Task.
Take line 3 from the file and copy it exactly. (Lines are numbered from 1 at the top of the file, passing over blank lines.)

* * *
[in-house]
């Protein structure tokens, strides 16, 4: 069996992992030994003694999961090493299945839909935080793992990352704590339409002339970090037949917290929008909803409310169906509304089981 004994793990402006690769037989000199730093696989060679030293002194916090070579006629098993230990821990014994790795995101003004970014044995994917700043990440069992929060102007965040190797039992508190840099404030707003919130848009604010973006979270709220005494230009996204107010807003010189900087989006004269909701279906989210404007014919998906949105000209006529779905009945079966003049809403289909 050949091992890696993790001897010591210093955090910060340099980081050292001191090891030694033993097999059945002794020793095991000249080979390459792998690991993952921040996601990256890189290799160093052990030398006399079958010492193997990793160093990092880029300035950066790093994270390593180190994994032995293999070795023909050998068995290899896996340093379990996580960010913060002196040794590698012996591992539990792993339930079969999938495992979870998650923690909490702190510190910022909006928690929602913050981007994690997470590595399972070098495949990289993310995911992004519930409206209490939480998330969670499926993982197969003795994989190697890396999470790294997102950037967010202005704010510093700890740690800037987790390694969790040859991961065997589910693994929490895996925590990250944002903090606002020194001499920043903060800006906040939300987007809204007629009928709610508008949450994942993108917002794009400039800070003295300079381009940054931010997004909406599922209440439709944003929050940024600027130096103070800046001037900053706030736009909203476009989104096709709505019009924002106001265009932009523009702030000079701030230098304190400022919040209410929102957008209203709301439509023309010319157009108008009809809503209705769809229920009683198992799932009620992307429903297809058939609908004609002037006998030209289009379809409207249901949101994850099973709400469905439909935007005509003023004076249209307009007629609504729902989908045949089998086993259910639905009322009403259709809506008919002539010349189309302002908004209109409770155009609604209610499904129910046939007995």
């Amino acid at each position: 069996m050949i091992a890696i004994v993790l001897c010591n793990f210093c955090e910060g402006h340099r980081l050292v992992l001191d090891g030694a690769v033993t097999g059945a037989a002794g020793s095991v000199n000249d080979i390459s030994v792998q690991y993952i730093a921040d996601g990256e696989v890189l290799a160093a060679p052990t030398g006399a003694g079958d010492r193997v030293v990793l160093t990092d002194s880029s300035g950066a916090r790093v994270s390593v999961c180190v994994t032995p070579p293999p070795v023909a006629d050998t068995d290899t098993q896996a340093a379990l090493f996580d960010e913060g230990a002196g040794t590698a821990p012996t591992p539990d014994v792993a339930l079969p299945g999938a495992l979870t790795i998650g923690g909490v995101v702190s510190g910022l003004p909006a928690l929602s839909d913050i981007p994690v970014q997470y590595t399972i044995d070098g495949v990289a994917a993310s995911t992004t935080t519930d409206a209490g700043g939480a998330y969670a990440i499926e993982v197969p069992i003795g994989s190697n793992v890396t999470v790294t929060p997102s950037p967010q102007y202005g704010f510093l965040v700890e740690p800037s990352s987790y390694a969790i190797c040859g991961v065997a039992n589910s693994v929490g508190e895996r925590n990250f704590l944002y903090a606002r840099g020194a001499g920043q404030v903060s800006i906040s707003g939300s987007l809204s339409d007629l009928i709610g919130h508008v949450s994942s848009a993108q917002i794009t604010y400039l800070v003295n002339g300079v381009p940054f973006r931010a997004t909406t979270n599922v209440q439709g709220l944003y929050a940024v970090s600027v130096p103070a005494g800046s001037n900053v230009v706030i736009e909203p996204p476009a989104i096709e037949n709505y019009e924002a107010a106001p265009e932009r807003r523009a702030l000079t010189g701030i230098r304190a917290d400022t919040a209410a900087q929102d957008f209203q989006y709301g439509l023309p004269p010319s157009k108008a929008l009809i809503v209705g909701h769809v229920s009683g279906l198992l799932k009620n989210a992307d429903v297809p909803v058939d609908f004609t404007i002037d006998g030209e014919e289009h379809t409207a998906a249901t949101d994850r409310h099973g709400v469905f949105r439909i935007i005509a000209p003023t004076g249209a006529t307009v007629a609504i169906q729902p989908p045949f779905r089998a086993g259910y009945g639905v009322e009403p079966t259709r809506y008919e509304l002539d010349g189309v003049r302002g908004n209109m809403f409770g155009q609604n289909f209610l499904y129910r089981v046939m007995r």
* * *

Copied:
């Amino acid at each position: 069996m050949i091992a890696i004994v993790l001897c010591n793990f210093c955090e910060g402006h340099r980081l050292v992992l001191d090891g030694a690769v033993t097999g059945a037989a002794g020793s095991v000199n000249d080979i390459s030994v792998q690991y993952i730093a921040d996601g990256e696989v890189l290799a160093a060679p052990t030398g006399a003694g079958d010492r193997v030293v990793l160093t990092d002194s880029s300035g950066a916090r790093v994270s390593v999961c180190v994994t032995p070579p293999p070795v023909a006629d050998t068995d290899t098993q896996a340093a379990l090493f996580d960010e913060g230990a002196g040794t590698a821990p012996t591992p539990d014994v792993a339930l079969p299945g999938a495992l979870t790795i998650g923690g909490v995101v702190s510190g910022l003004p909006a928690l929602s839909d913050i981007p994690v970014q997470y590595t399972i044995d070098g495949v990289a994917a993310s995911t992004t935080t519930d409206a209490g700043g939480a998330y969670a990440i499926e993982v197969p069992i003795g994989s190697n793992v890396t999470v790294t929060p997102s950037p967010q102007y202005g704010f510093l965040v700890e740690p800037s990352s987790y390694a969790i190797c040859g991961v065997a039992n589910s693994v929490g508190e895996r925590n990250f704590l944002y903090a606002r840099g020194a001499g920043q404030v903060s800006i906040s707003g939300s987007l809204s339409d007629l009928i709610g919130h508008v949450s994942s848009a993108q917002i794009t604010y400039l800070v003295n002339g300079v381009p940054f973006r931010a997004t909406t979270n599922v209440q439709g709220l944003y929050a940024v970090s600027v130096p103070a005494g800046s001037n900053v230009v706030i736009e909203p996204p476009a989104i096709e037949n709505y019009e924002a107010a106001p265009e932009r807003r523009a702030l000079t010189g701030i230098r304190a917290d400022t919040a209410a900087q929102d957008f209203q989006y709301g439509l023309p004269p010319s157009k108008a929008l009809i809503v209705g909701h769809v229920s009683g279906l198992l799932k009620n989210a992307d429903v297809p909803v058939d609908f004609t404007i002037d006998g030209e014919e289009h379809t409207a998906a249901t949101d994850r409310h099973g709400v469905f949105r439909i935007i005509a000209p003023t004076g249209a006529t307009v007629a609504i169906q729902p989908p045949f779905r089998a086993g259910y009945g639905v009322e009403p079966t259709r809506y008919e509304l002539d010349g189309v003049r302002g908004n209109m809403f409770g155009q609604n289909f209610l499904y129910r089981v046939m007995r």